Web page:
QUALITY ASSESSMENT OF FINISHED SEQUENCE 33rately reconstruct large pieces of genomic sequence fromsmall, noisy overlapping reads of subclone sequence. Theexperimental and computational methods employed tofinish genomic sequence clones have changed dramaticallyover the course of the project. Read length and readquality have improved with advances in sequence chemistryand detection platforms, and the cost of producingshotgun reads has decreased exponentially. This markedreduction in cost and effort per lane of sequence has resultedin a corresponding shift in sequencing strategy.When sequencing costs were a major constraint, it wasdesirable to minimize the draft redundancy of samplingsper base pair, and to complete the sequence using directedfinishing sequence reads and extensive hand-curation ofthe sequence. Now that sequencing costs are dramaticallyreduced, it is customary to generate 10x or more shotguncoverage sampling and to minimize the use of expensivedirected reads and human review of the sequence. Thepreferred cloning system for high-throughput sequencinghas also changed from M13 bacteriophage clones to bacterialplasmid clones, from which two paired reads can begenerated per DNA isolation. Finishing strategies haveevolved such that gaps can now be closed by sequencingdirectly from the BAC clones, and difficult regions can beclosed by using chemically enhanced sequencing reactions.These changes have increased the overall qualityand throughput of the genome centers and have, in general,increased the accuracy of the finished sequence. Althoughthe majority of finished human genomic sequencewas generated using these modern production-scale techniques,the entire human sequence is not finished to thesame quality standards because these improvements wereincremental over the course of the HGP.There are two possible experimental procedures forperforming a quality assessment of a large vertebrategenome sequence, each with its own set of difficulties andpractical concerns: time-based sampling of sequence pro-duction over the duration of the project, and “geographic”sampling of the completed genome sequence. A thoroughtime-interval-based quality analysis of a completedgenome would require sampling finished sequence dataat regular time intervals throughout the duration of the entireproject. The advantage to this approach is that qualityanalysis can proceed concurrently with the generation offinished sequence and provides a convenient metric forevaluating the efficiency of production finishing processes.The disadvantage is that it is difficult to ensuresufficient geographic coverage of the genome for globalquality assessments. This difficulty can be overcome theoreticallyby sampling a sufficient number of clones fromeach time period to ensure that some of the more geographicallydifficult regions of the genome will be coveredby the analysis. A geographic approach would samplethe finished genome at regular spatial intervals alongthe chromosomes. The advantage to this approach is thatgeographic coverage of the genome is assured, and globalstatements about the quality of the genome as a whole canbe readily drawn. The disadvantage is that the qualityanalysis can only occur after the entire genome has beencompleted.Our quality analysis used the time-based approach,spanning two distinct time periods, or rounds. Figure 1depicts the total nonredundant finished human sequencesubmitted to GenBank over time, and the amount of thatsequence that was available to us for analysis in the giventime periods. During each round, we sampled a percentageof clones finished monthly by each center for the timeperiod indicated. As mentioned previously, there havebeen substantial and incremental improvements to thefinishing process during the HGP. Thus, our sampling ismerely a snapshot of the tools and procedures in placeduring the time period analyzed, and it is possible that hadwe sampled sequence generated prior to 2001, our resultsmight have reflected a higher error rate. For some of theFigure 1. Time-interval-based sampling of finished human sequence.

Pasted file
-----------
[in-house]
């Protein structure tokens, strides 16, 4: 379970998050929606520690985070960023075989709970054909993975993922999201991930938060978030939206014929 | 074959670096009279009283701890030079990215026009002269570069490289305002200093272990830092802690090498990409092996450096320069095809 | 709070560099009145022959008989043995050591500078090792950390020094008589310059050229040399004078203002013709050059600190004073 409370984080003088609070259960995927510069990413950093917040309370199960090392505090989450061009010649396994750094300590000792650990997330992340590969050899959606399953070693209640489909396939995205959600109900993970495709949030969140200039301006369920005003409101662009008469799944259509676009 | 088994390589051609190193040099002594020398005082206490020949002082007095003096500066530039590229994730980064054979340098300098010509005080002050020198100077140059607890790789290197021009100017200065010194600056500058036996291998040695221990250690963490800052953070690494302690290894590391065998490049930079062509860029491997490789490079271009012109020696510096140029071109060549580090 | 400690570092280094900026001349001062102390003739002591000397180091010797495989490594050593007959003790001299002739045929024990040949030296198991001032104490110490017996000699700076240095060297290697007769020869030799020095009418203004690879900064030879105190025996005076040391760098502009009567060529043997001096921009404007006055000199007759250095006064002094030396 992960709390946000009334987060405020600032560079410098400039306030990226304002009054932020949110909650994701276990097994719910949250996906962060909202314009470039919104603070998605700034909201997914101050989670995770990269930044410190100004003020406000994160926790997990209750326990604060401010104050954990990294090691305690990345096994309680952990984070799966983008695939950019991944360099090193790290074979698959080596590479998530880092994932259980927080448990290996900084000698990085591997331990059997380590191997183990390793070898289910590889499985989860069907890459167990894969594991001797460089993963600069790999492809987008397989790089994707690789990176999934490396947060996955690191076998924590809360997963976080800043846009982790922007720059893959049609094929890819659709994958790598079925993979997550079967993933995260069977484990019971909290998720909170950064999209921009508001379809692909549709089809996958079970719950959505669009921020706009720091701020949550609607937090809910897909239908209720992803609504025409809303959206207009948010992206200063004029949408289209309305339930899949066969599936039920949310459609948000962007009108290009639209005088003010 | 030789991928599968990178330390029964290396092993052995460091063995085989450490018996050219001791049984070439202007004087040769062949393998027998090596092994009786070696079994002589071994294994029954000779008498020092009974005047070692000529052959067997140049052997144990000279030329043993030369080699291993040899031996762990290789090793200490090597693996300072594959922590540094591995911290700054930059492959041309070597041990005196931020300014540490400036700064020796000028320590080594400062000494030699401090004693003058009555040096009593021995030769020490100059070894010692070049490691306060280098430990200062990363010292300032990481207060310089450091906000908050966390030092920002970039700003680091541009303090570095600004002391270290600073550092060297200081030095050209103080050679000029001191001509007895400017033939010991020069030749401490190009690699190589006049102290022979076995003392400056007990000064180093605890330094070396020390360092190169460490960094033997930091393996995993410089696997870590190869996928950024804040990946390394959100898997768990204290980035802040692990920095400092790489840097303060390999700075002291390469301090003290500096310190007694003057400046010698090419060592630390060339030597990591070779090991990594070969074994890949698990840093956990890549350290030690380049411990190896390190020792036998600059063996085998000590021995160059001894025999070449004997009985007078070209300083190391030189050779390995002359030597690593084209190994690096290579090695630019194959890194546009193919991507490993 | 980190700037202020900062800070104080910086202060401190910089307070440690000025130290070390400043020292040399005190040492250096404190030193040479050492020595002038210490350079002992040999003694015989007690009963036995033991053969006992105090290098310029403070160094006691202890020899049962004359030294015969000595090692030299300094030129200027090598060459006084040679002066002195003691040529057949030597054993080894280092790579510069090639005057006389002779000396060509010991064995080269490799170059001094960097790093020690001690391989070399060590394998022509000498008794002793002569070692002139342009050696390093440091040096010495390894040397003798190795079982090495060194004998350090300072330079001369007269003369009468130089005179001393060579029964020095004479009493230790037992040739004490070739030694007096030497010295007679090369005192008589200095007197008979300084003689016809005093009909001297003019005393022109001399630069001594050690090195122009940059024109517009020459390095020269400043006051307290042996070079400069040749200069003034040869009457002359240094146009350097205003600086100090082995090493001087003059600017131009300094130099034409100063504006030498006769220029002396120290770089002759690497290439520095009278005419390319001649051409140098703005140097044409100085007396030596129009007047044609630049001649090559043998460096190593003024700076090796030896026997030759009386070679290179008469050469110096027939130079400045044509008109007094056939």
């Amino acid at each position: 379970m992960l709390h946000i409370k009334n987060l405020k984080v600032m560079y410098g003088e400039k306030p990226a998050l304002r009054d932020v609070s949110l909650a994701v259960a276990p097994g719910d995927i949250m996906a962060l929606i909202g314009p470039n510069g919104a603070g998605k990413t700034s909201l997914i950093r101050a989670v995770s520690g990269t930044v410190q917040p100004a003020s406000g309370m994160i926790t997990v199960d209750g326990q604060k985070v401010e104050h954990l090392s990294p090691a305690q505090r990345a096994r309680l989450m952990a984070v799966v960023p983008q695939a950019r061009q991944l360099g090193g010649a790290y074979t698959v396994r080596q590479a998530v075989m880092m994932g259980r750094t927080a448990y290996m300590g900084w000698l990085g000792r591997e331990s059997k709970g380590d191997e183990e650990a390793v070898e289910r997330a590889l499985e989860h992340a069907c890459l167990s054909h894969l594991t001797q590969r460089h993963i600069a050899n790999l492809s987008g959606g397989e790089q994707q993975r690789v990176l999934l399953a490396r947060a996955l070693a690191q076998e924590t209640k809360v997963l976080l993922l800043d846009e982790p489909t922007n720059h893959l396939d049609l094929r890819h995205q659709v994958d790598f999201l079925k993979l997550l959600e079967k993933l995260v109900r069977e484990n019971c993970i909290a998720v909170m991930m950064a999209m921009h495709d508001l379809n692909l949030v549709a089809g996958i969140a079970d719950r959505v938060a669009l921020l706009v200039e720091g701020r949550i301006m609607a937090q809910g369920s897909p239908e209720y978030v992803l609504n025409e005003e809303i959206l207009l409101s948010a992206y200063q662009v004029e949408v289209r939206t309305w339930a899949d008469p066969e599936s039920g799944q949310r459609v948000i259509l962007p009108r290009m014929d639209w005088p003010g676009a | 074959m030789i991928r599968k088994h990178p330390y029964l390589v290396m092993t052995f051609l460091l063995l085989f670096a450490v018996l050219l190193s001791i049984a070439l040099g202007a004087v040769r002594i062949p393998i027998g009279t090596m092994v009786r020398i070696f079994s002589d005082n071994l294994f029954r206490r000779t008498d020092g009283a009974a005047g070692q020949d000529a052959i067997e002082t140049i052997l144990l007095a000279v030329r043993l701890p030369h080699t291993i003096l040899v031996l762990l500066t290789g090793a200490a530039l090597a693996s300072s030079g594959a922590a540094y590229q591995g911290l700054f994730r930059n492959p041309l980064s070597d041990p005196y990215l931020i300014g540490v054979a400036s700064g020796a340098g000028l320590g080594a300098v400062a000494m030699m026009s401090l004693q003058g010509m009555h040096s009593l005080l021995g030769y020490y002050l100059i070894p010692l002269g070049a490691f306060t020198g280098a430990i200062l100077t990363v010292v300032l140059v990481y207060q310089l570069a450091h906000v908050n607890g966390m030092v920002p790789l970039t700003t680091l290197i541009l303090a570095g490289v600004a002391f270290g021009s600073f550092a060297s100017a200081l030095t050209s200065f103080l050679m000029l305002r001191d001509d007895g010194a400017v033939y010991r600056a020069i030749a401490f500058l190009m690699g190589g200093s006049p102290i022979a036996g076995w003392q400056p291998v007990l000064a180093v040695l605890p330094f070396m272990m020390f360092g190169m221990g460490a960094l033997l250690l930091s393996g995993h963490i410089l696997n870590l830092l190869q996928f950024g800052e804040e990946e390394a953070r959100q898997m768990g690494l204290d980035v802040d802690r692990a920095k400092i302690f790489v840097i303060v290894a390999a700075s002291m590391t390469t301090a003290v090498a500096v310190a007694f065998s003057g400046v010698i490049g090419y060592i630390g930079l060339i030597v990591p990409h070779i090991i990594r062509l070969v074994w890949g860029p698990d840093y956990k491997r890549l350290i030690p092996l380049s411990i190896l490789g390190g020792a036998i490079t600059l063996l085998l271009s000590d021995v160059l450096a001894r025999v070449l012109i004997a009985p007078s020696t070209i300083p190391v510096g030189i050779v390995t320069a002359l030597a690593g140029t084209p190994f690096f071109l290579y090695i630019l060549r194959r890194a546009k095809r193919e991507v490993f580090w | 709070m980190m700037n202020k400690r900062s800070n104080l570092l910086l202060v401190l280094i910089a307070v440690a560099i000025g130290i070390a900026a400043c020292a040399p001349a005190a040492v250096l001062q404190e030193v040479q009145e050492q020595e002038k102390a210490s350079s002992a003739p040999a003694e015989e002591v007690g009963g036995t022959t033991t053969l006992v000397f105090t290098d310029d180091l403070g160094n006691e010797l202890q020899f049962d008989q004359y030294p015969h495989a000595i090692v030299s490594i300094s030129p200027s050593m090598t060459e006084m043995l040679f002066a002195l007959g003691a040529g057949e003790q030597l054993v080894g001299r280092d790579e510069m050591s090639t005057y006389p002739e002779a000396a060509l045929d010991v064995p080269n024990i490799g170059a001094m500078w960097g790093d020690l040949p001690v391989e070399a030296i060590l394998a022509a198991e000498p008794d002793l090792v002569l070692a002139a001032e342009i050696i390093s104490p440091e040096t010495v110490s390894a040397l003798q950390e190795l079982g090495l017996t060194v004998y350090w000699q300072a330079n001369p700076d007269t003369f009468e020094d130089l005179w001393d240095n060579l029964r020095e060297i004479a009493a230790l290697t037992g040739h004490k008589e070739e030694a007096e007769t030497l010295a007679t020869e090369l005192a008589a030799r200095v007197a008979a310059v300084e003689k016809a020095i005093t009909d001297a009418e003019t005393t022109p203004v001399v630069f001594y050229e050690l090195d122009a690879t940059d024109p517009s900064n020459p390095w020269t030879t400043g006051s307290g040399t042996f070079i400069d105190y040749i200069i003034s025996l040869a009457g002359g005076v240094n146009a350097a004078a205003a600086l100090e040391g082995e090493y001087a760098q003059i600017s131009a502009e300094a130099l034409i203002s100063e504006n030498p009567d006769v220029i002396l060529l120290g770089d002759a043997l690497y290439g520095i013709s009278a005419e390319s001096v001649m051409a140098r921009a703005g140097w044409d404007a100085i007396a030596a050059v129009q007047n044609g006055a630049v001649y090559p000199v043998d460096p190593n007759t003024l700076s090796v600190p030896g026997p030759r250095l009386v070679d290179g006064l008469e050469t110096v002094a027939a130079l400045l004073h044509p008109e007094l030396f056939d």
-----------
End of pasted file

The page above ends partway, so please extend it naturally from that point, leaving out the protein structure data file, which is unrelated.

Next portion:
34 SCHMUTZ ET AL.Figure 2. Genomic distribution of QA sampled clones.smaller centers in our QA study we surveyed a substantialamount of their total contribution to the finishedgenome, and indeed, error rates in their finished cloneswere found to decrease over time.For comparison of a geographic sampling to that of ourQA, see Figure 2, which shows the location of large-insertclones from our random time-interval-based assay.The distribution of surveyed clones is far from evenacross the genome, and reflects the limitations of a timebasedsurvey that does not span the entire duration of thegenome sequencing project. We encountered few clonesnear the telomeres, which have large, difficult-to-assemblerepeat structures that were in some cases misassembled.Much of the genomic sequence varies in self-similarityand the corresponding assembly difficulty. Ageographic sampling would need to take this variationinto account, and it may be difficult to select a set ofclones that are truly representative of the genome withoutre-sequencing a rather large portion of it. Additionally,our QA discovered that the variation in sequence qualitywas most significantly correlated to the sequencing centerthat generated the data, and a geographic samplewould need to include sufficient clones from each contributingcenter to accurately estimate the quality of thegenome as a whole.AUGMENTING THE FINISHING STANDARDSBuilding on the Bermuda Standards, the FinishingWorking Group, chaired by Dr. Rick Wilson of WashingtonUniversity, progressively revised and expandedthe criteria by which a sequence is considered to be a finishedproduct for the human genome. The current versionof “best practice standards” is available from states in detail the definition of a finished clone and describeshow to annotate difficult issues in the finished sequence.These finishing rules address the specificationsof the final product but do not provide direct guidelinestoward achieving this product quality. As they were revisedalong with the technical abilities of the contributingcenters, it was assumed that centers utilizing these guidelinesof the HGP understood the steps necessary to meetthe specifications. However, these guidelines are nowrapidly being adopted by other large-scale sequencingprojects and by many new sequencing centers and, asshown by our QA, not all centers contributing to the humangenome equally applied these finishing guidelines.We believe that it is important in future large-scale sequencingprojects to include some revisions in the finishingstandards which close loopholes in the current standardsin order to improve and ensure the quality offinished sequence currently being deposited in the publicdatabases.We would add the concept of completeness to the finishingstandards, mindful of the notion that, although asingular high-quality consensus sequence may have beenconstructed “end to end” of the large-insert clone, theremay be sequence missing due to false joins. A thoroughaccounting for all paired-plasmid end links in a sequencedsubclone library is usually a sufficient measureof completeness. Such a criterion is now possible becauseall of the large-scale sequencing centers have switchedtheir production to plasmid-based sequencing from sizedlibraries. The two paired-plasmid reads provide two sequencesspanning an expected distance in the assembly,and a thorough accounting for these reads, including theirrelative order and orientation, is usually sufficient tocatch deleted regions of sequence. Thorough accountingwould be mindful of the fact that the entire assemblyshould be covered by multiple plasmid subclones, allfalling within this defined library size range, and all contigscontaining reads from plasmid subclones that arelinked to the main sequence contig must be assembledinto the finished consensus. To achieve completeness in afinished assembly, there should be no breaks in thepaired-link coverage over the entire clone, and all spuriouslinks should be addressed. Figure 3 gives an exampleof a false join from a QA project where the small sequencecontig has not been included in the main consensusdue to a false join. Using the information provided bythe paired end links, it is not difficult to determine that thesmall piece should be inserted into the larger consensus.Although the finishing rules address the concept of asingle read from a single subclone, we suggest that therules for single subclones be further expanded. The originalintention of allowing a single high-quality plasmidread of less than 100 bp to appear in the finished clonewas to allow large-insert clones to be deposited that had,through random distribution, some bases not covered bymultiple reads. This rule, however, has been taken tomean that no regions of the consensus generated by readsfrom single subclones less than 100 bp need to be addressedduring the finishing process. Figure 4 shows acommon occurrence found in the QA clones that led insome cases to significant errors in the consensus sequence.The sequencing reads from both directions havehard stops due to simple sequence runs or “hairpin” structures,and an attempt was made to close this sequence gapin the finishing process. After many repeated attempts, asequencing reaction was performed on a single subclonethat reads through the sequence stop and agrees with the